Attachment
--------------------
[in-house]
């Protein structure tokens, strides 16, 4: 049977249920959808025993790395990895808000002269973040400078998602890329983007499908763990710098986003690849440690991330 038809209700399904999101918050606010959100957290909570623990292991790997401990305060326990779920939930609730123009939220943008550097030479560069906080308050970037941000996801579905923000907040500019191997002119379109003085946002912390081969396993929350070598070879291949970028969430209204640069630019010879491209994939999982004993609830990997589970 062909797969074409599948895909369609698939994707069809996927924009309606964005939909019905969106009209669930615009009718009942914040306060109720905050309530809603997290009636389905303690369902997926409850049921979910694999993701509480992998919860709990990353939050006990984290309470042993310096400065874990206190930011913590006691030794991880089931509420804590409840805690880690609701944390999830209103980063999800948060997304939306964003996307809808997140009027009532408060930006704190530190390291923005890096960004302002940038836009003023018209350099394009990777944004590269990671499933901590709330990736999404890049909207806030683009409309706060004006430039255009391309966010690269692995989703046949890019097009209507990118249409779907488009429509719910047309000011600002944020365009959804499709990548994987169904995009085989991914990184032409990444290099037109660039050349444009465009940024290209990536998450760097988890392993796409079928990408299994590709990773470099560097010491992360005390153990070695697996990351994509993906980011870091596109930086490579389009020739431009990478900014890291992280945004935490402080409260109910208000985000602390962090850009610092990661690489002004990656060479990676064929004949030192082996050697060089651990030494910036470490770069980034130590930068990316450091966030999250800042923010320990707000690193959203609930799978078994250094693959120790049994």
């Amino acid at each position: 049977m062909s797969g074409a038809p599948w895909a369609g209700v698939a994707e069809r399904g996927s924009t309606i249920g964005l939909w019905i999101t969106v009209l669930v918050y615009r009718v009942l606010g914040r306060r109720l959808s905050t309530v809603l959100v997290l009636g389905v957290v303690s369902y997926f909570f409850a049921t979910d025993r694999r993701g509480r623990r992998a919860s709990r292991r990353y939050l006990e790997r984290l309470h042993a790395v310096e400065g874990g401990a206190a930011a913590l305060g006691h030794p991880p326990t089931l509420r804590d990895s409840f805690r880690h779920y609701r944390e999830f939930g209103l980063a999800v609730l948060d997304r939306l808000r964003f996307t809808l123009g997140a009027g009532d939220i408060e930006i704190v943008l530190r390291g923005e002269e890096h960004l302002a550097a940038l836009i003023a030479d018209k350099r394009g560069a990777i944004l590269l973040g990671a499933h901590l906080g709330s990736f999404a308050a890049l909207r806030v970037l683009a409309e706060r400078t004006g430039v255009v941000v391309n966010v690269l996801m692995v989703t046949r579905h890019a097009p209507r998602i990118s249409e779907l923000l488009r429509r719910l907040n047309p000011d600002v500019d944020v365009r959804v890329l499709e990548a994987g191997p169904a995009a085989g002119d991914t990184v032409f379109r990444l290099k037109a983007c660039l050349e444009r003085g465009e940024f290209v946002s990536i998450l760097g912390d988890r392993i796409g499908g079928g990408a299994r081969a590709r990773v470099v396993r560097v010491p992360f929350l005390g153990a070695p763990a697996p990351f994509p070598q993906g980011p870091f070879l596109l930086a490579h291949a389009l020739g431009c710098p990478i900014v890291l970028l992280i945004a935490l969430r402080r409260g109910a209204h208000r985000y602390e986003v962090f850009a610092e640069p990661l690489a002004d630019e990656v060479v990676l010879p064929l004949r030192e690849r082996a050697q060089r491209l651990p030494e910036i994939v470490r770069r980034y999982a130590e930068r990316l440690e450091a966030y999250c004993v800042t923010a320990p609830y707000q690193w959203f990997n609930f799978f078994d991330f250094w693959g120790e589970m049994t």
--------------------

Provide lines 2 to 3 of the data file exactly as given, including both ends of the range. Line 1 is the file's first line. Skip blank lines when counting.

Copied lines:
């Protein structure tokens, strides 16, 4: 049977249920959808025993790395990895808000002269973040400078998602890329983007499908763990710098986003690849440690991330 038809209700399904999101918050606010959100957290909570623990292991790997401990305060326990779920939930609730123009939220943008550097030479560069906080308050970037941000996801579905923000907040500019191997002119379109003085946002912390081969396993929350070598070879291949970028969430209204640069630019010879491209994939999982004993609830990997589970 062909797969074409599948895909369609698939994707069809996927924009309606964005939909019905969106009209669930615009009718009942914040306060109720905050309530809603997290009636389905303690369902997926409850049921979910694999993701509480992998919860709990990353939050006990984290309470042993310096400065874990206190930011913590006691030794991880089931509420804590409840805690880690609701944390999830209103980063999800948060997304939306964003996307809808997140009027009532408060930006704190530190390291923005890096960004302002940038836009003023018209350099394009990777944004590269990671499933901590709330990736999404890049909207806030683009409309706060004006430039255009391309966010690269692995989703046949890019097009209507990118249409779907488009429509719910047309000011600002944020365009959804499709990548994987169904995009085989991914990184032409990444290099037109660039050349444009465009940024290209990536998450760097988890392993796409079928990408299994590709990773470099560097010491992360005390153990070695697996990351994509993906980011870091596109930086490579389009020739431009990478900014890291992280945004935490402080409260109910208000985000602390962090850009610092990661690489002004990656060479990676064929004949030192082996050697060089651990030494910036470490770069980034130590930068990316450091966030999250800042923010320990707000690193959203609930799978078994250094693959120790049994």
């Amino acid at each position: 049977m062909s797969g074409a038809p599948w895909a369609g209700v698939a994707e069809r399904g996927s924009t309606i249920g964005l939909w019905i999101t969106v009209l669930v918050y615009r009718v009942l606010g914040r306060r109720l959808s905050t309530v809603l959100v997290l009636g389905v957290v303690s369902y997926f909570f409850a049921t979910d025993r694999r993701g509480r623990r992998a919860s709990r292991r990353y939050l006990e790997r984290l309470h042993a790395v310096e400065g874990g401990a206190a930011a913590l305060g006691h030794p991880p326990t089931l509420r804590d990895s409840f805690r880690h779920y609701r944390e999830f939930g209103l980063a999800v609730l948060d997304r939306l808000r964003f996307t809808l123009g997140a009027g009532d939220i408060e930006i704190v943008l530190r390291g923005e002269e890096h960004l302002a550097a940038l836009i003023a030479d018209k350099r394009g560069a990777i944004l590269l973040g990671a499933h901590l906080g709330s990736f999404a308050a890049l909207r806030v970037l683009a409309e706060r400078t004006g430039v255009v941000v391309n966010v690269l996801m692995v989703t046949r579905h890019a097009p209507r998602i990118s249409e779907l923000l488009r429509r719910l907040n047309p000011d600002v500019d944020v365009r959804v890329l499709e990548a994987g191997p169904a995009a085989g002119d991914t990184v032409f379109r990444l290099k037109a983007c660039l050349e444009r003085g465009e940024f290209v946002s990536i998450l760097g912390d988890r392993i796409g499908g079928g990408a299994r081969a590709r990773v470099v396993r560097v010491p992360f929350l005390g153990a070695p763990a697996p990351f994509p070598q993906g980011p870091f070879l596109l930086a490579h291949a389009l020739g431009c710098p990478i900014v890291l970028l992280i945004a935490l969430r402080r409260g109910a209204h208000r985000y602390e986003v962090f850009a610092e640069p990661l690489a002004d630019e990656v060479v990676l010879p064929l004949r030192e690849r082996a050697q060089r491209l651990p030494e910036i994939v470490r770069r980034y999982a130590e930068r990316l440690e450091a966030y999250c004993v800042t923010a320990p609830y707000q690193w959203f990997n609930f799978f078994d991330f250094w693959g120790e589970m049994t």